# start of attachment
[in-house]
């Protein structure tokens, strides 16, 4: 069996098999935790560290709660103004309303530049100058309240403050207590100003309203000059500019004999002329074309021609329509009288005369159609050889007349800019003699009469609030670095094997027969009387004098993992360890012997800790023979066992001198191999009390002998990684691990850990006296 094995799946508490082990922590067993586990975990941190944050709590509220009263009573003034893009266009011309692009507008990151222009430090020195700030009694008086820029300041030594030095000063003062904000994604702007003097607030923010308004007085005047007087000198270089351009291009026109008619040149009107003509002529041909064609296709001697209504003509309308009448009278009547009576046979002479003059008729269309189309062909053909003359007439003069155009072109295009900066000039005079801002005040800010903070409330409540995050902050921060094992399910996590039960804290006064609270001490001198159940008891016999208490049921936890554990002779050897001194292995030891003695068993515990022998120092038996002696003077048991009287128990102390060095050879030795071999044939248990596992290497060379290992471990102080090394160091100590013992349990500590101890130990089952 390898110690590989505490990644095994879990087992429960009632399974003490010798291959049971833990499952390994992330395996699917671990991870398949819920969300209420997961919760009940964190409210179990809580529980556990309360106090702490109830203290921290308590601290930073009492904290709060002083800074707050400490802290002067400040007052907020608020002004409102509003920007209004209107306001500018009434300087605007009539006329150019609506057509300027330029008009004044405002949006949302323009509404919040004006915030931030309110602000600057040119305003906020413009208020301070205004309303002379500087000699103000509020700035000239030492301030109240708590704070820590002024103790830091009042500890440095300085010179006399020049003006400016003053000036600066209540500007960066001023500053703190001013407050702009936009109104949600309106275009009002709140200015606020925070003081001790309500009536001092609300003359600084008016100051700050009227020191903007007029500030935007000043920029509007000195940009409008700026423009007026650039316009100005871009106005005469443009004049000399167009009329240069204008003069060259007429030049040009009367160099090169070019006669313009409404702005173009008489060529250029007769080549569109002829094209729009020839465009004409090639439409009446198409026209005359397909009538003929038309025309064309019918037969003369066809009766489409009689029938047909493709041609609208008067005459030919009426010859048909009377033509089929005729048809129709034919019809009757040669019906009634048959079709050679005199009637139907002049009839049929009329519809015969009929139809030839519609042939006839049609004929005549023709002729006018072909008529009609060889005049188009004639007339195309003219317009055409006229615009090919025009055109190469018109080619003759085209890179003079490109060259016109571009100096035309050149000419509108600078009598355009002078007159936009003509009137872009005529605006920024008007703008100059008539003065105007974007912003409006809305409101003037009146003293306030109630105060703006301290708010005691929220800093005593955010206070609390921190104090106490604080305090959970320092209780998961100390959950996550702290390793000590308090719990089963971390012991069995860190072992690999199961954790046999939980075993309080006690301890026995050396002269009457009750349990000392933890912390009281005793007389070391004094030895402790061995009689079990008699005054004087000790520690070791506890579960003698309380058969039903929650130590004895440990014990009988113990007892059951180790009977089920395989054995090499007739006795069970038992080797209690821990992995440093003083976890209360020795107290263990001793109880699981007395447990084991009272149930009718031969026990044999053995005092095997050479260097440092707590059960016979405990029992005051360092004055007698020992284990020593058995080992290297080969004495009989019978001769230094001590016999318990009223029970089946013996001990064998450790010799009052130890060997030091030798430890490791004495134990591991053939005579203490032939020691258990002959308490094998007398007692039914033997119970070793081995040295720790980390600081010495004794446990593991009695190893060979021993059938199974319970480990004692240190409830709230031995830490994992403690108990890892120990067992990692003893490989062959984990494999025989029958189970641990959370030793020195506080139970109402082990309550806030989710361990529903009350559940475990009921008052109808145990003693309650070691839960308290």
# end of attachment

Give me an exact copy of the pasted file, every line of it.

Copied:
[in-house]
């Protein structure tokens, strides 16, 4: 069996098999935790560290709660103004309303530049100058309240403050207590100003309203000059500019004999002329074309021609329509009288005369159609050889007349800019003699009469609030670095094997027969009387004098993992360890012997800790023979066992001198191999009390002998990684691990850990006296 094995799946508490082990922590067993586990975990941190944050709590509220009263009573003034893009266009011309692009507008990151222009430090020195700030009694008086820029300041030594030095000063003062904000994604702007003097607030923010308004007085005047007087000198270089351009291009026109008619040149009107003509002529041909064609296709001697209504003509309308009448009278009547009576046979002479003059008729269309189309062909053909003359007439003069155009072109295009900066000039005079801002005040800010903070409330409540995050902050921060094992399910996590039960804290006064609270001490001198159940008891016999208490049921936890554990002779050897001194292995030891003695068993515990022998120092038996002696003077048991009287128990102390060095050879030795071999044939248990596992290497060379290992471990102080090394160091100590013992349990500590101890130990089952 390898110690590989505490990644095994879990087992429960009632399974003490010798291959049971833990499952390994992330395996699917671990991870398949819920969300209420997961919760009940964190409210179990809580529980556990309360106090702490109830203290921290308590601290930073009492904290709060002083800074707050400490802290002067400040007052907020608020002004409102509003920007209004209107306001500018009434300087605007009539006329150019609506057509300027330029008009004044405002949006949302323009509404919040004006915030931030309110602000600057040119305003906020413009208020301070205004309303002379500087000699103000509020700035000239030492301030109240708590704070820590002024103790830091009042500890440095300085010179006399020049003006400016003053000036600066209540500007960066001023500053703190001013407050702009936009109104949600309106275009009002709140200015606020925070003081001790309500009536001092609300003359600084008016100051700050009227020191903007007029500030935007000043920029509007000195940009409008700026423009007026650039316009100005871009106005005469443009004049000399167009009329240069204008003069060259007429030049040009009367160099090169070019006669313009409404702005173009008489060529250029007769080549569109002829094209729009020839465009004409090639439409009446198409026209005359397909009538003929038309025309064309019918037969003369066809009766489409009689029938047909493709041609609208008067005459030919009426010859048909009377033509089929005729048809129709034919019809009757040669019906009634048959079709050679005199009637139907002049009839049929009329519809015969009929139809030839519609042939006839049609004929005549023709002729006018072909008529009609060889005049188009004639007339195309003219317009055409006229615009090919025009055109190469018109080619003759085209890179003079490109060259016109571009100096035309050149000419509108600078009598355009002078007159936009003509009137872009005529605006920024008007703008100059008539003065105007974007912003409006809305409101003037009146003293306030109630105060703006301290708010005691929220800093005593955010206070609390921190104090106490604080305090959970320092209780998961100390959950996550702290390793000590308090719990089963971390012991069995860190072992690999199961954790046999939980075993309080006690301890026995050396002269009457009750349990000392933890912390009281005793007389070391004094030895402790061995009689079990008699005054004087000790520690070791506890579960003698309380058969039903929650130590004895440990014990009988113990007892059951180790009977089920395989054995090499007739006795069970038992080797209690821990992995440093003083976890209360020795107290263990001793109880699981007395447990084991009272149930009718031969026990044999053995005092095997050479260097440092707590059960016979405990029992005051360092004055007698020992284990020593058995080992290297080969004495009989019978001769230094001590016999318990009223029970089946013996001990064998450790010799009052130890060997030091030798430890490791004495134990591991053939005579203490032939020691258990002959308490094998007398007692039914033997119970070793081995040295720790980390600081010495004794446990593991009695190893060979021993059938199974319970480990004692240190409830709230031995830490994992403690108990890892120990067992990692003893490989062959984990494999025989029958189970641990959370030793020195506080139970109402082990309550806030989710361990529903009350559940475990009921008052109808145990003693309650070691839960308290």